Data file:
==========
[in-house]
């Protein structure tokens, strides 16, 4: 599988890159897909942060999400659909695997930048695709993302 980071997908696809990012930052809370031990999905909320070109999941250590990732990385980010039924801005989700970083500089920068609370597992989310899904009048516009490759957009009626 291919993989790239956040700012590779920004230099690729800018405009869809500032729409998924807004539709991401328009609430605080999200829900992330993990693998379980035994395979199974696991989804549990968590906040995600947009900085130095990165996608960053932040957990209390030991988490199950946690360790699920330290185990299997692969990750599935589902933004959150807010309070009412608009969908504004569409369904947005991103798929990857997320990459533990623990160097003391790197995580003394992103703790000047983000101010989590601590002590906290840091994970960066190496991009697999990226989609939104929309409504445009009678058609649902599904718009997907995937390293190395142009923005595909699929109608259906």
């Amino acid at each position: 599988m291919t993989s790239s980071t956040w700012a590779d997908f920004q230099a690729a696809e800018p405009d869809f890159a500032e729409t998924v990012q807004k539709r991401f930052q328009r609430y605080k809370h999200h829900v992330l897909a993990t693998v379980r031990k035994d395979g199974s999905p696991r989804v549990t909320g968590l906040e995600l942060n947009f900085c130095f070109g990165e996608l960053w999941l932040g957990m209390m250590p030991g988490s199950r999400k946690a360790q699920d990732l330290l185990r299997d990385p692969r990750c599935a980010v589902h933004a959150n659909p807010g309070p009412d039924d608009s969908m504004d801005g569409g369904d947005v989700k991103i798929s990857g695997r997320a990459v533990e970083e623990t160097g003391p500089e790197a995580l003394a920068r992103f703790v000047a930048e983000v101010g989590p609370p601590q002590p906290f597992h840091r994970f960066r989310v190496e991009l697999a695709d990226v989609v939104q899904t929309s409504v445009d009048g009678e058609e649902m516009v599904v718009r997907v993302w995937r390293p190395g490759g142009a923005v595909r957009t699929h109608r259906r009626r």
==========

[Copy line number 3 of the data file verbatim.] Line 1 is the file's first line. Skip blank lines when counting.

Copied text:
């Amino acid at each position: 599988m291919t993989s790239s980071t956040w700012a590779d997908f920004q230099a690729a696809e800018p405009d869809f890159a500032e729409t998924v990012q807004k539709r991401f930052q328009r609430y605080k809370h999200h829900v992330l897909a993990t693998v379980r031990k035994d395979g199974s999905p696991r989804v549990t909320g968590l906040e995600l942060n947009f900085c130095f070109g990165e996608l960053w999941l932040g957990m209390m250590p030991g988490s199950r999400k946690a360790q699920d990732l330290l185990r299997d990385p692969r990750c599935a980010v589902h933004a959150n659909p807010g309070p009412d039924d608009s969908m504004d801005g569409g369904d947005v989700k991103i798929s990857g695997r997320a990459v533990e970083e623990t160097g003391p500089e790197a995580l003394a920068r992103f703790v000047a930048e983000v101010g989590p609370p601590q002590p906290f597992h840091r994970f960066r989310v190496e991009l697999a695709d990226v989609v939104q899904t929309s409504v445009d009048g009678e058609e649902m516009v599904v718009r997907v993302w995937r390293p190395g490759g142009a923005v595909r957009t699929h109608r259906r009626r």